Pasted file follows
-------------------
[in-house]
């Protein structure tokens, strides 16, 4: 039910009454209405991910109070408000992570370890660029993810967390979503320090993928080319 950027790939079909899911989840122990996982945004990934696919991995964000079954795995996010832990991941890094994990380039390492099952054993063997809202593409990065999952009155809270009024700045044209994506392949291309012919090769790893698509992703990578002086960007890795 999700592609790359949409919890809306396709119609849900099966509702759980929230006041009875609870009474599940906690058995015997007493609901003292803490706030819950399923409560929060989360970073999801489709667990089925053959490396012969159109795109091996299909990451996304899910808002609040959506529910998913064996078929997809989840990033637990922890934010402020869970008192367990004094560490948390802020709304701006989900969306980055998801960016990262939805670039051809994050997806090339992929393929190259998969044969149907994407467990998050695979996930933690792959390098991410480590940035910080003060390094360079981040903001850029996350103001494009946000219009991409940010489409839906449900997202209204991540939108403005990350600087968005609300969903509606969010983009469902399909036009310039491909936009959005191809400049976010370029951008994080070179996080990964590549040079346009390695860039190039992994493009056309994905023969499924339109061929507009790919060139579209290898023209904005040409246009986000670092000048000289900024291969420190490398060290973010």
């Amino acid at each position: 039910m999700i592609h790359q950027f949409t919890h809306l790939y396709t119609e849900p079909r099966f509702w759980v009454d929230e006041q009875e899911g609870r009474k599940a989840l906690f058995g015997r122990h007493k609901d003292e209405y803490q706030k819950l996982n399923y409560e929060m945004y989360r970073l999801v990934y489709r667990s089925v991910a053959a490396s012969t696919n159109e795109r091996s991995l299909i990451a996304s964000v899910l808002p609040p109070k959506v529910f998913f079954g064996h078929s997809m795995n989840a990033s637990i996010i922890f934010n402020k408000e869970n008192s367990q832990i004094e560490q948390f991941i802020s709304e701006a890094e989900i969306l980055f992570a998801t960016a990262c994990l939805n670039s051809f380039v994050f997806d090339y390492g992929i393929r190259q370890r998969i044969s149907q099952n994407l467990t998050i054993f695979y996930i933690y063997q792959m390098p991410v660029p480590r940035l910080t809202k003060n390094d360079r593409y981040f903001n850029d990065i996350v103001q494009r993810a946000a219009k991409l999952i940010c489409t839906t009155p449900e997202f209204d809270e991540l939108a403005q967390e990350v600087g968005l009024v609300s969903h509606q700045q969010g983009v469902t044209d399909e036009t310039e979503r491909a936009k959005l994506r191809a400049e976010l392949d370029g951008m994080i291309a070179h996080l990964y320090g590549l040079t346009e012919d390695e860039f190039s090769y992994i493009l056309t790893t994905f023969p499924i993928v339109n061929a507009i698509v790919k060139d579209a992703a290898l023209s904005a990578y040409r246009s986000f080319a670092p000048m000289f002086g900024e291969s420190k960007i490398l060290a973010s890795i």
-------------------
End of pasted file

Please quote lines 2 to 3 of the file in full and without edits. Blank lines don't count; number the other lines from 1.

């Protein structure tokens, strides 16, 4: 039910009454209405991910109070408000992570370890660029993810967390979503320090993928080319 950027790939079909899911989840122990996982945004990934696919991995964000079954795995996010832990991941890094994990380039390492099952054993063997809202593409990065999952009155809270009024700045044209994506392949291309012919090769790893698509992703990578002086960007890795 999700592609790359949409919890809306396709119609849900099966509702759980929230006041009875609870009474599940906690058995015997007493609901003292803490706030819950399923409560929060989360970073999801489709667990089925053959490396012969159109795109091996299909990451996304899910808002609040959506529910998913064996078929997809989840990033637990922890934010402020869970008192367990004094560490948390802020709304701006989900969306980055998801960016990262939805670039051809994050997806090339992929393929190259998969044969149907994407467990998050695979996930933690792959390098991410480590940035910080003060390094360079981040903001850029996350103001494009946000219009991409940010489409839906449900997202209204991540939108403005990350600087968005609300969903509606969010983009469902399909036009310039491909936009959005191809400049976010370029951008994080070179996080990964590549040079346009390695860039190039992994493009056309994905023969499924339109061929507009790919060139579209290898023209904005040409246009986000670092000048000289900024291969420190490398060290973010």
């Amino acid at each position: 039910m999700i592609h790359q950027f949409t919890h809306l790939y396709t119609e849900p079909r099966f509702w759980v009454d929230e006041q009875e899911g609870r009474k599940a989840l906690f058995g015997r122990h007493k609901d003292e209405y803490q706030k819950l996982n399923y409560e929060m945004y989360r970073l999801v990934y489709r667990s089925v991910a053959a490396s012969t696919n159109e795109r091996s991995l299909i990451a996304s964000v899910l808002p609040p109070k959506v529910f998913f079954g064996h078929s997809m795995n989840a990033s637990i996010i922890f934010n402020k408000e869970n008192s367990q832990i004094e560490q948390f991941i802020s709304e701006a890094e989900i969306l980055f992570a998801t960016a990262c994990l939805n670039s051809f380039v994050f997806d090339y390492g992929i393929r190259q370890r998969i044969s149907q099952n994407l467990t998050i054993f695979y996930i933690y063997q792959m390098p991410v660029p480590r940035l910080t809202k003060n390094d360079r593409y981040f903001n850029d990065i996350v103001q494009r993810a946000a219009k991409l999952i940010c489409t839906t009155p449900e997202f209204d809270e991540l939108a403005q967390e990350v600087g968005l009024v609300s969903h509606q700045q969010g983009v469902t044209d399909e036009t310039e979503r491909a936009k959005l994506r191809a400049e976010l392949d370029g951008m994080i291309a070179h996080l990964y320090g590549l040079t346009e012919d390695e860039f190039s090769y992994i493009l056309t790893t994905f023969p499924i993928v339109n061929a507009i698509v790919k060139d579209a992703a290898l023209s904005a990578y040409r246009s986000f080319a670092p000048m000289f002086g900024e291969s420190k960007i490398l060290a973010s890795i």